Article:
Current evaluation reveals that majority of museums in Sri Lankan universities do not satisfy any function other than undergraduate teaching. In fact, natural science museums in universities are solely random collections of wet or dry preserved specimen used for undergraduate teaching. No Sri Lankan university museums facilitate research or hold voucher specimens.

Discussion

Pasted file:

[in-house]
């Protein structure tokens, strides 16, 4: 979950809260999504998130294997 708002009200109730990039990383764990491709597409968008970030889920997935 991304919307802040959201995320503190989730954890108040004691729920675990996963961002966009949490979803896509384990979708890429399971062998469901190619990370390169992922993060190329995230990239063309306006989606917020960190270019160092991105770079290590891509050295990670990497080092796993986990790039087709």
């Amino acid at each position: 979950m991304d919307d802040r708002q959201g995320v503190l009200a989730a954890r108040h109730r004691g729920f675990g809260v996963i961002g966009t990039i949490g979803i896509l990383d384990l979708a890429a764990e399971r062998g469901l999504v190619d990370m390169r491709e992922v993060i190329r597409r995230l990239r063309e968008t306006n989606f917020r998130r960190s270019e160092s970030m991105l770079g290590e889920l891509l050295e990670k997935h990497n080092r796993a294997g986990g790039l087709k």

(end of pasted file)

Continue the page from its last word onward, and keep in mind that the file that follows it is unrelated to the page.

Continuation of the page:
What should or could be happening in the currently deprived conditions of the university museums in Sri Lanka? Poor infrastructure and lack of curators are presently major weaknesses. The role of the museum curator where present is restricted to maintenance of the collection. Museum curators are rarely involved with academic related teaching and research in a formal manner. Except for the geological museum, art museum and engineering museum, university museums are not utilized for stakeholder awareness and inspiration. Sri Lankan university museums are restricted to undergraduate teaching and the current survey sadly revealed that university museums are not open for the research community. This is related to bureaucracy and negligence. The university museums are simply considered as collection of old specimens. A change of attitude through awareness is a must if this scenario is to be altered in the future. The Fauna and Flora Protection Act imposes much hindrance in the enhancement of university natural history museums despite the biodiversity wealth of the country. The sole repository of specimens is the National Museum and the Department of Wildlife Conservation while university museums are not authorized to maintain such collections. Little funds are devoted in corporate plans to develop university museums. It is necessary to change the status of university museums by providing infrastructure and skilled personnel. Providing finance and freedom to generate finance by introducing courses for enthusiasts, and promoting education and awareness programs, are possible changes that could alter the current status. It is also necessary to encourage the research community to become involved with university museums by encouraging researchers and enthusiasts to work with university museums and publish their findings. Additionally university museums should be allowed to become type repositories to upgrade the status of university museums in Sri Lanka. Establishment and development of university museums in previously war affected areas in the North and Eastern sectors should be encouraged by appropriate funding.